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## High school geometry

### Course: High school geometry>Unit 8

Lesson 12: Constructing circumcircles & incircles

# Geometric constructions: triangle-inscribing circle

Sal constructs a circle that inscribes a given triangle using compass and straightedge. Created by Sal Khan.

## Want to join the conversation?

• The question asks to construct a circle inscribing the triangle.
So doesn't that mean the triangle should be inside the circle ?
The opposite goes for the next VDO : Constructing circumscribing circle
• It is an "inscribing" circle because the circle is inscribed inside the triangle. Agreed though, "Construct a circle inscribed in the triangle" would be more clear.
• The use of the 4 headed arrow is sub-optimal. Much better would be a hollow circle with short horizontal and vertical lines (about 1/2 radius) pointing inward so you could see exactly where you are placing the dot. Further: The drawing should be closer to the 'ideal' line and point.

This is important as multi-stage constructions have accumulated errors. E.g. in the video on an inscribed circle the speaker demos how to do it, and despite exercising reasonable care, his circle doesn't quite touch one side. This both introduces the idea that sloppy workmanship is tolerable, and introduces doubt as to the validity of the construction.

Also: There is no explanation as to why the construction is valid. Why is the intersection of two bisectors the centre of the circle? By what magic is this the right place for the third side.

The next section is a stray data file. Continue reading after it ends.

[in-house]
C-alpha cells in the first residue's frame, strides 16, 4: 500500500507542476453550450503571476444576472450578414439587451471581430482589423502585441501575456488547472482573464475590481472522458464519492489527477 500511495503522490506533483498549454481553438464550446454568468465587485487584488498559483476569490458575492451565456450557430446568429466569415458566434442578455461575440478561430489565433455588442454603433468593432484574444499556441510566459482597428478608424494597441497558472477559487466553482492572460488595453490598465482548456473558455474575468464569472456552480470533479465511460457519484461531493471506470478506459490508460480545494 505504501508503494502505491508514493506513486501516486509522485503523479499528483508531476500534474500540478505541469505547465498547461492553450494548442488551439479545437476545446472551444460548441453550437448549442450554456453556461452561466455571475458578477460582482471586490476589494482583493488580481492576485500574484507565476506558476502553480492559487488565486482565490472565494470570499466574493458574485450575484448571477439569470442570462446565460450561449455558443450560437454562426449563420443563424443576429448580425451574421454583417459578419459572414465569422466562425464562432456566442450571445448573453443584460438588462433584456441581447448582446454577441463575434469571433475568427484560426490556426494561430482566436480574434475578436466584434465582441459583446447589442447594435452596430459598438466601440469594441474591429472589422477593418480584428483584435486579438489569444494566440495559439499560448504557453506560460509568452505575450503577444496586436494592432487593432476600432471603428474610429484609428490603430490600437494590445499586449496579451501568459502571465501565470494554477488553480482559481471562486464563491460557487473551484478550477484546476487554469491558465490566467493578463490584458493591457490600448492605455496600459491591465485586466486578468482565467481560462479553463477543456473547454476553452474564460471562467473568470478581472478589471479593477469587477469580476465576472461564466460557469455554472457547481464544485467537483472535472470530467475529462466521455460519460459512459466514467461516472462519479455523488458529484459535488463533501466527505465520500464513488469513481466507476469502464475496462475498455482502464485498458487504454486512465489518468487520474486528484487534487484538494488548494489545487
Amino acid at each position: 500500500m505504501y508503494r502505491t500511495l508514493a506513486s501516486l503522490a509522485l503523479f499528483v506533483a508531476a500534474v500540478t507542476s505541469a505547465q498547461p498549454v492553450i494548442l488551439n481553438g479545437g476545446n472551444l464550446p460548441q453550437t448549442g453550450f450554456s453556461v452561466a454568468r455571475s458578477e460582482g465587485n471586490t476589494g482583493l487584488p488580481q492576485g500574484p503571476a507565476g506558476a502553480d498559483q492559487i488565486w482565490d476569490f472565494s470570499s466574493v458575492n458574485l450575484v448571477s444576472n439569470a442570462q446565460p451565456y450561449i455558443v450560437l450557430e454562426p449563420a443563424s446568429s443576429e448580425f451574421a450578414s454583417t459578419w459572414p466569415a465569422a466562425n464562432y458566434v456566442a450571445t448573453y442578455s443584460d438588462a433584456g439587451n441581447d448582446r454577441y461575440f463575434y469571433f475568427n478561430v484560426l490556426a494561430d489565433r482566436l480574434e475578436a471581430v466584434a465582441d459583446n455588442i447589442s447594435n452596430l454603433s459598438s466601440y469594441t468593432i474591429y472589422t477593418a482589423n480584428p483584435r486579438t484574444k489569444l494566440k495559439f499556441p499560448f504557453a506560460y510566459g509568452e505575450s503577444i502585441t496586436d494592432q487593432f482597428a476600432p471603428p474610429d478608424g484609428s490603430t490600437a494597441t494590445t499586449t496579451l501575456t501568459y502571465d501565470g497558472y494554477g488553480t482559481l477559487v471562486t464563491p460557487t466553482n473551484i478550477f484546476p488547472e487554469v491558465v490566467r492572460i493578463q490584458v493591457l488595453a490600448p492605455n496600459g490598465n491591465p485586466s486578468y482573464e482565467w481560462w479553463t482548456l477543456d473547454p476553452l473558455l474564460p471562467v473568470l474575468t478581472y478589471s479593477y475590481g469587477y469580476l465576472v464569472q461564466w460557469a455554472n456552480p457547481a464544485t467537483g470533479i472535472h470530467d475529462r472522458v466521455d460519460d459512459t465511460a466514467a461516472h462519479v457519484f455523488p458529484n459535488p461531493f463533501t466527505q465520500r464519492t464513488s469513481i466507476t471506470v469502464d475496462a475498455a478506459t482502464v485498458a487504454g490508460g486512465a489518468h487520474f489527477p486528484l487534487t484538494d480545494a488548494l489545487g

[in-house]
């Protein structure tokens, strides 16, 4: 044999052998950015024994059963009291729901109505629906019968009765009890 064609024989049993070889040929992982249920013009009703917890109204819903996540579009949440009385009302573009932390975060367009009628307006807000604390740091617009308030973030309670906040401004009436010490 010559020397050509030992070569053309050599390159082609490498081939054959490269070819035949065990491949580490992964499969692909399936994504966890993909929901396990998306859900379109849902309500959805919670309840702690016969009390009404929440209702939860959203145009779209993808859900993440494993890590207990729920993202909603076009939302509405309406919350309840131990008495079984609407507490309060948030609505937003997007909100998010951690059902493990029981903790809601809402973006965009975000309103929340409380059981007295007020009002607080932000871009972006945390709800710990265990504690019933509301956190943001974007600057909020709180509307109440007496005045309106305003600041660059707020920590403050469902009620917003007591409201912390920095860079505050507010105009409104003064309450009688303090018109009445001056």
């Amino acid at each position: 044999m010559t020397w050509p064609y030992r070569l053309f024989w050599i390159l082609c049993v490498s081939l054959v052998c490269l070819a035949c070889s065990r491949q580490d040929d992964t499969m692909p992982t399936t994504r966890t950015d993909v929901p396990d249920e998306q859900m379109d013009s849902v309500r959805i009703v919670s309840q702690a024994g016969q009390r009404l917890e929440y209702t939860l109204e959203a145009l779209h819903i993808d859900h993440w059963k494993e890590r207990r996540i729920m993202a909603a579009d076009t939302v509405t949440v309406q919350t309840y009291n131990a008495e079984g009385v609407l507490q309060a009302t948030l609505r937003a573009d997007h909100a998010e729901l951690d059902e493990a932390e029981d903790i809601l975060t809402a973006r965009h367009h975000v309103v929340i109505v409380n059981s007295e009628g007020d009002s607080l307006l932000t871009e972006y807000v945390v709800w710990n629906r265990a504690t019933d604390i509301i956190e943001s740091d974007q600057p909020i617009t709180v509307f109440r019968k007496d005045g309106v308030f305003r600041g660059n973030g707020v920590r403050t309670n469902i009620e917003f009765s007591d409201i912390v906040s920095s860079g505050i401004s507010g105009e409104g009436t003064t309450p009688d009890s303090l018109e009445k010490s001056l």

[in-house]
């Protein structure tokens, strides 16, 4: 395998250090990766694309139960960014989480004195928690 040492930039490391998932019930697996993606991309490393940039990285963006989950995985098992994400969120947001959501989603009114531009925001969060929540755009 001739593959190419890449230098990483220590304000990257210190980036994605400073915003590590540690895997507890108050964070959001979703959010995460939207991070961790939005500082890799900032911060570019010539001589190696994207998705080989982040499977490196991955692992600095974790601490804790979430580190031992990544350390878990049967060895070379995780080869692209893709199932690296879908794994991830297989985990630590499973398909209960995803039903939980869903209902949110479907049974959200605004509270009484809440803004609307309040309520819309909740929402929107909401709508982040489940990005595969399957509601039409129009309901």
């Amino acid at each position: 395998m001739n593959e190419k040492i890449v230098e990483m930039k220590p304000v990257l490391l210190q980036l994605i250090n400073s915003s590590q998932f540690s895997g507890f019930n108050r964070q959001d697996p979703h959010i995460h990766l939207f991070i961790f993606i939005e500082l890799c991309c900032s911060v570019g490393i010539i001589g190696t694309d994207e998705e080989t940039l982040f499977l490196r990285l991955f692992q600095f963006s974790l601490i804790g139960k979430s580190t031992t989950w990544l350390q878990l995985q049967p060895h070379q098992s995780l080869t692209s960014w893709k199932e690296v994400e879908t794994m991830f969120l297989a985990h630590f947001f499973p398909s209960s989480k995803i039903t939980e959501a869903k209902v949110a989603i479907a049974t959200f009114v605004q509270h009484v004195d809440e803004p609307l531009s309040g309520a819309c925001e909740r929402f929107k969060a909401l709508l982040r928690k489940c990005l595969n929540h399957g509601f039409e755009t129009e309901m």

The proof is not difficult, although it has many steps:

Bisect the angle.
Pick a point on the bisector.
From that point construct perpendiculars through that point to each of the two sides of the angle.

Show that the two triangles formed are congruent.

Since the point is arbitrary, it means that any point on the bisector is equidistant from both sides of the triangle.

Repeat for another angle.

Repeat the construction from the intersection to all sides. One of the perpendiculars will be a side of two different triangles. Equality is transitive so if A=B and B=C then A=C so all three lengths are equal.
• I agree that this does introduce the idea that "not quite", or "almost" is tolerable, but sometimes it is. The point here is to teach you how to do it, not to be a perfectionist. Khan academy usually teaches one method, the one they think is best. There are many different methods and proofs you can find online. If you can do a proof yourself, why does someone need to show you? Good question Sherwood.
• How does Sal know to take the two circles and place them like that? How does he know it will bisect that angle?
• Sal kind of skips the normal first step of starting at a vertex and drawing a circle, then drawing two congruent circles whose intersection would be equidistant from the two points. Sal avoids the first step by drawing two congruent circles whose radii are equidistant from the vertex. Does this help, or you need more explanation?
(1 vote)
• Why doesn't Sal use the perpendicular bisector method, by putting a compass on either vertex, to create the bisector?
• The point is to bisect the angle, no the line. Occasionally it does both at once, but not always. Although he is bisecting the line, that is not the goal.
(1 vote)
• What can j be doing wrong? I do all the steps (double checked ) and yet my circle is never the right size.
• what website is he using for these types of problems ? How could i access to these ? cuz i want to solve these questions myself first before i watch the video. Anyone got a link ? thankyou
• It is the old version of Khan Academy (I believe).
(1 vote)
• Can you construct a circle that is inscribed in a square?
(1 vote)
• Yes. Take a square with side length x. Draw the two diagonals. Put the compass at the intersection of the two diagonals and draw a circle with radius x/2. This will be the inscribed circle.